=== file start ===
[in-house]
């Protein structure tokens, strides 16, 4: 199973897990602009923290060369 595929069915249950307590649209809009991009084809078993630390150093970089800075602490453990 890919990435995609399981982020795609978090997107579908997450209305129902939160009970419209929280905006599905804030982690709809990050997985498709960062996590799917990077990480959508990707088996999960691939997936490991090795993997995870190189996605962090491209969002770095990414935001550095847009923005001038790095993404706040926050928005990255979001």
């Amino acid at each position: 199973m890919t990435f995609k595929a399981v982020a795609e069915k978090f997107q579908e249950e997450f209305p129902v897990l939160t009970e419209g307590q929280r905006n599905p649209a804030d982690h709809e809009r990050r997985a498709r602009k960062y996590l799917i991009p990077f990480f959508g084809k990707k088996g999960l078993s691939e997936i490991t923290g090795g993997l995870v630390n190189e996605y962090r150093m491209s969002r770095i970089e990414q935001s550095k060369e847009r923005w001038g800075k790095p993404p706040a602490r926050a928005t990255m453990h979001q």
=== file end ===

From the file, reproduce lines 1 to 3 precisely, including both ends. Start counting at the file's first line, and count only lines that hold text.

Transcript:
[in-house]
């Protein structure tokens, strides 16, 4: 199973897990602009923290060369 595929069915249950307590649209809009991009084809078993630390150093970089800075602490453990 890919990435995609399981982020795609978090997107579908997450209305129902939160009970419209929280905006599905804030982690709809990050997985498709960062996590799917990077990480959508990707088996999960691939997936490991090795993997995870190189996605962090491209969002770095990414935001550095847009923005001038790095993404706040926050928005990255979001």
């Amino acid at each position: 199973m890919t990435f995609k595929a399981v982020a795609e069915k978090f997107q579908e249950e997450f209305p129902v897990l939160t009970e419209g307590q929280r905006n599905p649209a804030d982690h709809e809009r990050r997985a498709r602009k960062y996590l799917i991009p990077f990480f959508g084809k990707k088996g999960l078993s691939e997936i490991t923290g090795g993997l995870v630390n190189e996605y962090r150093m491209s969002r770095i970089e990414q935001s550095k060369e847009r923005w001038g800075k790095p993404p706040a602490r926050a928005t990255m453990h979001q």